My personal experiences with these uniquely American attitudes and biases throughout the years ranged from being overwhelmed by militant ignorance on anything WW II related to me, a former Soviet military professional, explaining actual facts of US Army military planning and operations to a number of people who would pass, under normal conditions, for people "well-versed" in US WW II military history. The case in point is me, not for once, being forced, with quotes and even scans of documents, to debate many American WW II history buffs that Operation Cobra was a result of Omar Bradley's idea and planning and that General George Patton was merely an attribute to this operation. But it is almost impossible to break through American Patton's myth, which was enhanced immensely by the famous movie with George C. Scott's genius (and detached from actual war reality) performance, which won him an Oscar. As Ladislas Farago noted in his book, when the movie came out in West Germany early 1970s, Germans couldn't understand how" an obscured American general merited a movie", when there was not one made about Zhukov, Montgomery or even Rommel. But that is what constitutes the main problem--a Hollywood version of WW II and of Allied operations in Europe. Idealized view of the WW II, as merely a combination of artsy maneuvers conducted by military leaders who were modern reincarnations of Napoleon and who were ready to "breakthrough", "pursue", "envelop" or "annihilate", continues to persist in the US. Patton, who was just another Army Commander, and by far not the most remarkable one, among very many generals of anti-Hitler Coalition, merited two major Hollywood motion pictures, while Allied Supreme Commander Dwight D. Eisenhower got himself a 1979 TV mini-series and a rather obscured, yet again TV, 2004 movie with Tom Selleck as Ike--hardly an appropriate tribute to a man, who not only was a huge part in American push, together with incomparable George Marshall, for the Second Front but effectively stopped the war in Korea and went on to become a truly great American President, especially viewed from today's vantage point, against the background of a number of mediocrities who since occupied the White House. In US WWII mythology Ike was and is hardly a persona who fits into American perception of the war, which is not surprising--most Americans simply have no grasp of realities of the warfare in general and of WW II in particular and that is a travesty.
While Hollywood portrayed Patton as a hand gun whipping, fearless "leader" ready to literally lead his Third Army to, well, even Moscow, Ike's balanced, no-nonsense approach to the realities of his high command, while being militarily admirable, made not a very good material for Hollywood. Yet, both Eisenhower and Patton represent an inherent and, probably, irresolvable contradiction of contemporary American military history, since are counter positioned a strategic and operational reality and a myth, and this brings to the fore the issue of scales and proportions, which is crucial when dealing with WW II. The question is then this: was Ike a great general?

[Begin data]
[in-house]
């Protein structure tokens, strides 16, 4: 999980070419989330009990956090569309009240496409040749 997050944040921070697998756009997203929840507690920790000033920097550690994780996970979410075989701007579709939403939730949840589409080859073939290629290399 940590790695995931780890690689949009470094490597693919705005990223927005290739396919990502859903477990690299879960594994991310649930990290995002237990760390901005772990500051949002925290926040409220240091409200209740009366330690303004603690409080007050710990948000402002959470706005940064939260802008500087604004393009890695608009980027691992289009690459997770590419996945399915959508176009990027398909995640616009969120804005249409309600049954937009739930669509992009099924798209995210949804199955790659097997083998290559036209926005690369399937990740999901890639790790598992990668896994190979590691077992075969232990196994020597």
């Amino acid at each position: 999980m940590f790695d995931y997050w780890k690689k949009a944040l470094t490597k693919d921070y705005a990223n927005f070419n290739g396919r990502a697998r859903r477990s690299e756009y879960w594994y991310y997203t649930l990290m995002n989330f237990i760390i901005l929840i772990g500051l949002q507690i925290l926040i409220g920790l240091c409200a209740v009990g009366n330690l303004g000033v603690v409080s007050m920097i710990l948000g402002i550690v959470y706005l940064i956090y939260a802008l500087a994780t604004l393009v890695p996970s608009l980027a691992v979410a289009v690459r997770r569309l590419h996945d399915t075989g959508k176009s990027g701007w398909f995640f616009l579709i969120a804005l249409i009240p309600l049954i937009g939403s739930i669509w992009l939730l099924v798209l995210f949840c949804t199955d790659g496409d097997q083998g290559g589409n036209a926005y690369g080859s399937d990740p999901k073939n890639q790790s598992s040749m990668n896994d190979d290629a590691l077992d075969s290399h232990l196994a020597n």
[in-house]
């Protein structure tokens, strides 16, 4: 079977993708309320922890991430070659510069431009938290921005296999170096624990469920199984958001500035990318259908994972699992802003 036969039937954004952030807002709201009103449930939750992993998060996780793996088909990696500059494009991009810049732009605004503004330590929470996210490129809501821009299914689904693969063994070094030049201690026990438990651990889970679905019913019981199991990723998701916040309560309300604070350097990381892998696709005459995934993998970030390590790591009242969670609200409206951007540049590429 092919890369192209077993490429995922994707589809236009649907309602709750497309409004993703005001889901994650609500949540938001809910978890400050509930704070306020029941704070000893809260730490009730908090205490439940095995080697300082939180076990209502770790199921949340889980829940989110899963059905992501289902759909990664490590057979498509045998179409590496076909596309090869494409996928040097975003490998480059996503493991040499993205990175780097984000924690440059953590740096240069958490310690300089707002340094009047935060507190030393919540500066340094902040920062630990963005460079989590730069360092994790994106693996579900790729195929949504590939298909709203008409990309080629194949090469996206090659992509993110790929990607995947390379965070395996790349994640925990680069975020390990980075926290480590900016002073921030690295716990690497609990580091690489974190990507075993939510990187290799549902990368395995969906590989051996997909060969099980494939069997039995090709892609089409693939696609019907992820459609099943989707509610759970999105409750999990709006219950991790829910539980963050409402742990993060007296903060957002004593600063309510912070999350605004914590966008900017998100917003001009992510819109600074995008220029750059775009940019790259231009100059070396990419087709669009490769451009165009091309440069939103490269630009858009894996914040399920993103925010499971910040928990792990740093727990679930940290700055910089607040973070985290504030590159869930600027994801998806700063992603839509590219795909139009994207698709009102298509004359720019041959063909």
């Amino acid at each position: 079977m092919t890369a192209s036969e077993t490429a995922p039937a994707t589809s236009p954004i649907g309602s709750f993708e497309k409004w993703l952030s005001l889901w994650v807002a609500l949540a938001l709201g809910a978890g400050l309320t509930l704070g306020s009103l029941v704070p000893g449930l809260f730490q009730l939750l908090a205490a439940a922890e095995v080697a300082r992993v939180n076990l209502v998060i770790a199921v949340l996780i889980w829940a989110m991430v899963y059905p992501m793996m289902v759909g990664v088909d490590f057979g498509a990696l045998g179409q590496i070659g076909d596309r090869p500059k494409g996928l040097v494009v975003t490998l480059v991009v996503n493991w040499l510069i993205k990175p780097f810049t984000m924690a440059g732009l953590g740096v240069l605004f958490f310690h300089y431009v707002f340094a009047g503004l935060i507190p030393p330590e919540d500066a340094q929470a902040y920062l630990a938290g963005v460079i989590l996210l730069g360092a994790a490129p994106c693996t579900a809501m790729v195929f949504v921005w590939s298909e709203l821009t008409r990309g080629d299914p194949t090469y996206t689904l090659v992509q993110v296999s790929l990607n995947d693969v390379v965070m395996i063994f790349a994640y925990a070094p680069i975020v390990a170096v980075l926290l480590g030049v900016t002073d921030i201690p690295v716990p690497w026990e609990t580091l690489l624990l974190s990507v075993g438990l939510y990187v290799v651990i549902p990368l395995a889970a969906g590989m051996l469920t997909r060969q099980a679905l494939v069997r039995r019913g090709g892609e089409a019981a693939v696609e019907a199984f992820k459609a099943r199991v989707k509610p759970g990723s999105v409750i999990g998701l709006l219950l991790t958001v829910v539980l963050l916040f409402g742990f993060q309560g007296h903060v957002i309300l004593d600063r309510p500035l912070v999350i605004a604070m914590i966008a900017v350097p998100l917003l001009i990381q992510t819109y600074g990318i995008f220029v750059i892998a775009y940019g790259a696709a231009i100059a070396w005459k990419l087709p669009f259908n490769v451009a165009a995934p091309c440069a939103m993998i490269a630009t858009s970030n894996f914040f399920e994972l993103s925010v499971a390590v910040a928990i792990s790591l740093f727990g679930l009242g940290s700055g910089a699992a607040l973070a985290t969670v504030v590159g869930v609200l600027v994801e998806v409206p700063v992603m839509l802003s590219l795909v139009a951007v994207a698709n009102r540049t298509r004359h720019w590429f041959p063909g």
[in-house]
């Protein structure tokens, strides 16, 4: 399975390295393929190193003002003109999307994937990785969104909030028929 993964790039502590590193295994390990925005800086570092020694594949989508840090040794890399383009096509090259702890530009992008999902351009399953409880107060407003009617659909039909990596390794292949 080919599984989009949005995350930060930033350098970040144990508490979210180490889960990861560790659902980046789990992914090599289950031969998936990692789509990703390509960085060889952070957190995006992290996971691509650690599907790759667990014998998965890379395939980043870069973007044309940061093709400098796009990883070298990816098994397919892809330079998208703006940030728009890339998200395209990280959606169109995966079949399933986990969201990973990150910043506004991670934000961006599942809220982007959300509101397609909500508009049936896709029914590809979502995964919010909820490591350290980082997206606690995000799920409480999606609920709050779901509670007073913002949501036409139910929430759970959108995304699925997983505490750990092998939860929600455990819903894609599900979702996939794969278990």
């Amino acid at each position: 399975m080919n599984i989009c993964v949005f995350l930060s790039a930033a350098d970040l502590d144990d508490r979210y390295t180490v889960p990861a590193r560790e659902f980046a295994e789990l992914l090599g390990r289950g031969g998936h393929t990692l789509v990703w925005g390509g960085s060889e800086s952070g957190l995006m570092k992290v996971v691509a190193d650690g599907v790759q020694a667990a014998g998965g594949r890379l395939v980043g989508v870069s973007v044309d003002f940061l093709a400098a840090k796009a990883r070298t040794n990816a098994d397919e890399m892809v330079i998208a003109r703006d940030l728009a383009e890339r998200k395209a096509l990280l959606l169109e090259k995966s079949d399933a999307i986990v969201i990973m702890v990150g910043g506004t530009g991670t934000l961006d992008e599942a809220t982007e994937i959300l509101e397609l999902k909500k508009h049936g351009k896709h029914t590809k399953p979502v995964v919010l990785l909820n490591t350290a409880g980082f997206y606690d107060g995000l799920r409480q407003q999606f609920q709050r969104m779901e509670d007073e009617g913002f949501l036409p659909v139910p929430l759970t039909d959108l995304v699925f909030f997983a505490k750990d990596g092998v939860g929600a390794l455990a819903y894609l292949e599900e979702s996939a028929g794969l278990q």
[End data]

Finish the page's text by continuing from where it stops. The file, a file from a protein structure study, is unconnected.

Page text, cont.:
Here is the catch: real military leadership under conditions of WW II had absolutely nothing to do with the qualities exhibited (and greatly embellished later by his propagandists) by Patton. As studies of his campaigns, especially his debacle at Lorraine, pointed out (such as review by Dr. Christopher Gabel for Combat Studies Institute at US Army Command And General Staff College at Leavenworth, KS) Patton's exploits were "ruthless and reckless". The question is, then, why reckless. It will be answered later. To understand this issue one has to look at the realities of the Western Front's South by Fall of 1944. Realities were such that the Third Army faced "Few of the Germans defending Lorraine could be considered First-rate troops. Third Army encountered whole battalions made up of deaf men, others of cooks, and others consisting entirely of soldiers with stomach ulcers. The G2 also identified a new series of German formations designated voIksrenadier divisions). These hastily constituted divisions numbered only 10,000." It is hardly a force to be compared to Wehrmacht circa 1941-43 but that is mainly the force on fighting which Patton's mythology is built in the US and the one which obscures serious strategic and operational choices Ike was facing since he, unlike Patton, had two large Army Groups under his direct command and was the one, who, among very few others, was responsible for finally turning Overlord into the actual operation--a command and leadership level of which Patton could only dream about and for which he was ultimately unqualified. But, if one discounts Patton's mythology, which is strictly a local American phenomenon and the one which complicates and, in fact, impedes understanding of WW II dynamics, was Ike, in the end, a good military leader? The answer to this question can be found in identifying qualities which realistically were required for the prosecution of such a war as WW II was. It is immediately possible to say that Ike was qualified to do so and the only debate which is possible here is the one of a style not of a substance of what Ike was doing, especially once one begins to go back to 1941-42 and see how Eisenhower, then assuming the position of the head of Marshall's OPD, viewed European Theater and that will require an excurse into the Sledgehammer ideas. It all comes down to this: